Generally, in other countries, Judiciary and law enforcement are independent to a certain extent except they are under the basic needs or under the deep state requirement. Sri Lanka needs discipline. What we need a independent system but one protect sri lankan culture. Our system is not one like that.

  • 0
    0

    Basil,
    I think that all have understood your point but, I think the way you have developed the argument has two major holes!
    1. In a historical perspective, I don’t believe that, in an ideal sense of better efficiency, the “normative framework” of such abstract concepts as police, judges (judiciary including prosecution), bureaucracy and politicians (last two are my additions; one can clergies & teachers as well) could not have changed. That is b’cos the true intentions of 1972 & 78 constitutional change were to increase efficiency of public service. The framers of the 72 wanted to reduce the power of the bureaucracy on the perception that the bureaucracy has become a big burden by corruption and disrespect for public. 78 framers took the same idea a bit further to concentrate power on one person believing that (a) parliament is a waste of time and (b) left-winged politics backed trade unions were an obstacle to new economic policies. As a matter of fact, with police & the bureaucracy, it was broken state of the “normative framework” so as to be associated with corruption & inefficiency that forced both the change. After 19 A, politics also followed the same path.

    2. From a practical point of view, a meaning of words and/or concepts can also change with time without a change in “normative framework”. A good example is “evolution”.At the first stage, scientist, Darwin included, didn’t used the the word to mean organismic evolution. Once it took the modern meaning, the meaning of the process of evolution has expanded so much that the difference between colloquial meaning & the professional meaning has widened vastly while general meaning stays unchanged. This the common nature of many scientific concepts. The concept & the act of punishment is another example. According to Nietzsche, the original expectation of punishment was harassment for insubordination but today, it is used as barring immoral behavior.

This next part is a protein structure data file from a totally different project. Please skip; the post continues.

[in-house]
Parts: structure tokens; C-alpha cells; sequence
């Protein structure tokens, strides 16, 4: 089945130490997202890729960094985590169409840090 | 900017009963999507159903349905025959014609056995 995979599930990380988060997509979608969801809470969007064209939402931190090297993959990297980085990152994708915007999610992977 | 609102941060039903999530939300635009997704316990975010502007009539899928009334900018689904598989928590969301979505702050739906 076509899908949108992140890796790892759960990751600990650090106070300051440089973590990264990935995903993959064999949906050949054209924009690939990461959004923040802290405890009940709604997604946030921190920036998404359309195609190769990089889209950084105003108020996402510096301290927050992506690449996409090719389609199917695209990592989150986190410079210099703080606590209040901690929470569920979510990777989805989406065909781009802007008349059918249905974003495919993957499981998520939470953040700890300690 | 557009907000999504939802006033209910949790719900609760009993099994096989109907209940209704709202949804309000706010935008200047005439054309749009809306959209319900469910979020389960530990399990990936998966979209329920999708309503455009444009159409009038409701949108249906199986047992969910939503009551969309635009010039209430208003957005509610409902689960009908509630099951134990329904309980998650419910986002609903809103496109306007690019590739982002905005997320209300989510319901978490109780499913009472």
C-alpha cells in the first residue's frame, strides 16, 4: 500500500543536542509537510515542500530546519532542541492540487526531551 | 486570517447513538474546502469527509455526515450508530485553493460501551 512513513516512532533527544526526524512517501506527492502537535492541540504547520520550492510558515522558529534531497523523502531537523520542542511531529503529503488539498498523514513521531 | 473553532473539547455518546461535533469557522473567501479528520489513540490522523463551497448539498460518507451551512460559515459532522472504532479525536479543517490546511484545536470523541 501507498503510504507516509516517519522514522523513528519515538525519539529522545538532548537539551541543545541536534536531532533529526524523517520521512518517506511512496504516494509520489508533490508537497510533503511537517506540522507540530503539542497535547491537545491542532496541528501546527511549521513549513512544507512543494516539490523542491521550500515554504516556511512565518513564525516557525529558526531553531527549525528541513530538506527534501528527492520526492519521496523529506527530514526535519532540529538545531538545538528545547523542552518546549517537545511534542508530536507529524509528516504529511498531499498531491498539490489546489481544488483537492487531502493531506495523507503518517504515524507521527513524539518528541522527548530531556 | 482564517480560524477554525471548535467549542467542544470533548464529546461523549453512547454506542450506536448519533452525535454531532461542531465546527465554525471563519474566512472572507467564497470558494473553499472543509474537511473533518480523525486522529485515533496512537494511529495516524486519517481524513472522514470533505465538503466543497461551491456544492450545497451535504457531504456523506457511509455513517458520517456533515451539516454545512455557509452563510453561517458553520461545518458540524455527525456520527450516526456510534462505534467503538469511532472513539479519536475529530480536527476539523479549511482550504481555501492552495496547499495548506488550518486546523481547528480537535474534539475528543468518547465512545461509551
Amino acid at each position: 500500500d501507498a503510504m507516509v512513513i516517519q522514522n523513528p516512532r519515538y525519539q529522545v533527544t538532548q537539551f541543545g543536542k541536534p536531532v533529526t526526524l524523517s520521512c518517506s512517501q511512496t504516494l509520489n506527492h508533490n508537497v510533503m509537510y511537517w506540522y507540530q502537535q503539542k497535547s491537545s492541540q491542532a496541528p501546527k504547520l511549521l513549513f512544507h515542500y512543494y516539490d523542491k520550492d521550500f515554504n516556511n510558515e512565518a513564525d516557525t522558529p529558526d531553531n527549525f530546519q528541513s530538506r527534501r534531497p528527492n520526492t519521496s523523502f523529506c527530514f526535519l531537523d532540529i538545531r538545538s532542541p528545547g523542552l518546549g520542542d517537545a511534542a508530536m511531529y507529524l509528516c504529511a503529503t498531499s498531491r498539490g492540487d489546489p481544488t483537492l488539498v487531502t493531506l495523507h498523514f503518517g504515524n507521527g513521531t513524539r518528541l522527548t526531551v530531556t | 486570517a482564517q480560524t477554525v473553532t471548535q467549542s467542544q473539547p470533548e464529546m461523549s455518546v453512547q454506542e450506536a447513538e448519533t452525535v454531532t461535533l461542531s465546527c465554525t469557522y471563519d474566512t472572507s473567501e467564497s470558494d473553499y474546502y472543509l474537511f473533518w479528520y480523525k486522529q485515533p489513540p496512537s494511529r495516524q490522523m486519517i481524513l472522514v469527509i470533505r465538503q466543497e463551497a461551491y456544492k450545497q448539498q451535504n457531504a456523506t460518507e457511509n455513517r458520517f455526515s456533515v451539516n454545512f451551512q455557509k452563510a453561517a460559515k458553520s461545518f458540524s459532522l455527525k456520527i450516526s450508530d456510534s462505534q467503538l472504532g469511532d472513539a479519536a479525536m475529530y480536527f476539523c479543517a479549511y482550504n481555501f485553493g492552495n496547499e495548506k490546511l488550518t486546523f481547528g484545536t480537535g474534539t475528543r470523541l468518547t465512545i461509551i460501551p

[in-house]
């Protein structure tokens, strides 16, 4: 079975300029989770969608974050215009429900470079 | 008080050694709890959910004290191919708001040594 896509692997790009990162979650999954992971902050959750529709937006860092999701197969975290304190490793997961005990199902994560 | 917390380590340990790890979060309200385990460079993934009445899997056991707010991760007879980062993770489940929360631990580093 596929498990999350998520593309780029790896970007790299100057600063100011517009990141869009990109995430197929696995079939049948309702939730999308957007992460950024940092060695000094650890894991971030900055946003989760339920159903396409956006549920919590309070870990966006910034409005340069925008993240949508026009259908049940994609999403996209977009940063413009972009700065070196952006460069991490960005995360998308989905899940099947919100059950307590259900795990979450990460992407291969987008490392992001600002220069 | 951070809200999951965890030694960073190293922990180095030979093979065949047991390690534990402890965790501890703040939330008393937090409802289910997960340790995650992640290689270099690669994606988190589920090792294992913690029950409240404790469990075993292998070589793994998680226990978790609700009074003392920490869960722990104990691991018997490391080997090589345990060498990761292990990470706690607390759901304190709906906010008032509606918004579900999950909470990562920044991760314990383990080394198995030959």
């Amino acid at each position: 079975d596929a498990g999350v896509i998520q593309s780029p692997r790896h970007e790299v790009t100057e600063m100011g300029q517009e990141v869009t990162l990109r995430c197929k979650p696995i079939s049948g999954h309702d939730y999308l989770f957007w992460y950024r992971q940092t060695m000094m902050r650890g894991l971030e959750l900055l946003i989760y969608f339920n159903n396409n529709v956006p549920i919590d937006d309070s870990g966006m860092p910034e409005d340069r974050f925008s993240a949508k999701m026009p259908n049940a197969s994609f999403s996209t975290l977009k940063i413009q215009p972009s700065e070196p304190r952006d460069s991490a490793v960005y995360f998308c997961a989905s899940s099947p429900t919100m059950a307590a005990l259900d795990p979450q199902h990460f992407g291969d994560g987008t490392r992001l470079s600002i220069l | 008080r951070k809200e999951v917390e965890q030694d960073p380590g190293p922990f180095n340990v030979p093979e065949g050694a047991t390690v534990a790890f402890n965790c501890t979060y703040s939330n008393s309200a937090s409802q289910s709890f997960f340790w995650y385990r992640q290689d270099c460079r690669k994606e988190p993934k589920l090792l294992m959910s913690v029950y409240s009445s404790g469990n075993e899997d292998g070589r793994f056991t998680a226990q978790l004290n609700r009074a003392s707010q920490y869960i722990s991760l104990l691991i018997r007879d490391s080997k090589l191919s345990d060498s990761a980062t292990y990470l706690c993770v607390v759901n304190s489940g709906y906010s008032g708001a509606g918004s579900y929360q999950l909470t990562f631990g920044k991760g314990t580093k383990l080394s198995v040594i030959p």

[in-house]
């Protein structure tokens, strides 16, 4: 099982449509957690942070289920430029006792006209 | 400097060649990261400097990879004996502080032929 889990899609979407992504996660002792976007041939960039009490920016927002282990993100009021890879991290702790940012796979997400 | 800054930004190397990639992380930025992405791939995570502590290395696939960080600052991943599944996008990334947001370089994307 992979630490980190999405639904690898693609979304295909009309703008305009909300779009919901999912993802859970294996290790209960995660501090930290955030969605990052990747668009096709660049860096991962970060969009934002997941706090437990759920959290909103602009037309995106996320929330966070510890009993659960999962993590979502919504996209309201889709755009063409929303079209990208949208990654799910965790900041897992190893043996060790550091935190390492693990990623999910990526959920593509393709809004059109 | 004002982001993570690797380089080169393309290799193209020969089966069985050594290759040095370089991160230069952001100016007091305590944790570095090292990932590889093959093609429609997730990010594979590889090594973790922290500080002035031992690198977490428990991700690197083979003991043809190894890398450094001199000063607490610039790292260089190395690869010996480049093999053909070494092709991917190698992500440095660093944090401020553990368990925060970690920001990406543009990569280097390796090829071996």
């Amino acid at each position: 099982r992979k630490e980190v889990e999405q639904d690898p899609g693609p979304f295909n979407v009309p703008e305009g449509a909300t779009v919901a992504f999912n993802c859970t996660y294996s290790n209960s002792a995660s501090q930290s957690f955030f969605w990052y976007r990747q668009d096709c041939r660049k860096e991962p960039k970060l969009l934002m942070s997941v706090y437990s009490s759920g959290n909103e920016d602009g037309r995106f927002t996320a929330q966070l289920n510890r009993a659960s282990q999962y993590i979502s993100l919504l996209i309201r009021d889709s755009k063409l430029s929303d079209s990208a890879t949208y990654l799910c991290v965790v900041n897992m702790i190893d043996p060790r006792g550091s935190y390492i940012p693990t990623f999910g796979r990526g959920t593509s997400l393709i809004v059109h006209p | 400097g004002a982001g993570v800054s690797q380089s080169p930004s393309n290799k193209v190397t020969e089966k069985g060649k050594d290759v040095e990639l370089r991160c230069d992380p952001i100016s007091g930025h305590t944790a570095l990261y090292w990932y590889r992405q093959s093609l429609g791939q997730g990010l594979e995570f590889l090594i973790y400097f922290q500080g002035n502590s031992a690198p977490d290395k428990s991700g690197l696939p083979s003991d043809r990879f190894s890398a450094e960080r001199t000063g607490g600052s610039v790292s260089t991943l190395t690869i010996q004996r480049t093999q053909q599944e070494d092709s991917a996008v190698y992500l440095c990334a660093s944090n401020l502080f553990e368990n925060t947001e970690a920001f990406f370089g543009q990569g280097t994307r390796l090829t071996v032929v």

• 0
    0

    think this writer should have written about so-called Human Rights Activists taking bribes from various pressure groups and pushing ONLY the agendas of their pay masters. Their pay masters may be the CIA, the pro-LTTE Diaspora, the Rohingiya Lo bby, the Catholic Action lobby — you name it.
    What has been going on at the Asian Human Rights Commission, or Amnesty International, or Center for Policy Alternatives etc etc., should be the topic of these holier-than-thou witch hunters of modern times, a bunch of people that Mr. B. Fernando should know very well, with his hand intimately in the Asian Human Rights business.
    By the end of the Eelam wars, according to the Island newspaper and Canadian National Post as quoted by the Island newspaper, “Out of Rs. 618.33 million received by the ‘Center for Policy Alternatives’ (headed by Pakiasoothy Saravanamuttu), ‘National Peace Council’ (Kumar Rupasinghe) and ‘Transparency International’ during the three-year period, Rs. 111.48 million had been donated by various other sources but not named. Transparency recently had a Buddhist monk on its payroll paid by a secret fund kept full by the Ranil government. [Who knows what secret funds are maintained by the current government?]
    In 2012 an ex-official of the US-state department, Suzanne Nossel who advocates `smart power’ based on ‘military force’ and R2P was executive Director of Amnesty International-USA. Madeleine Albright, ex-US secretary of state (who confided to Leslie Stahl that the deaths of many hundreds of thousands of Iraqis, including an estimated 500,000 children was a price “worth it” to weaken former U.S. ally, Saddam Hussein), was the lead speaker in an AI ‘shadow-summit’ held in Chicago in May 2012. AI mounted posters justifying NATO’s invasion of Afghanistan. These showed the extent of impairment of AI’s moral judgment by 2012. Suzanne Nossel resigned when protests mounted with Rowley and Right exposing Amnesty’s Shilling for US Wars.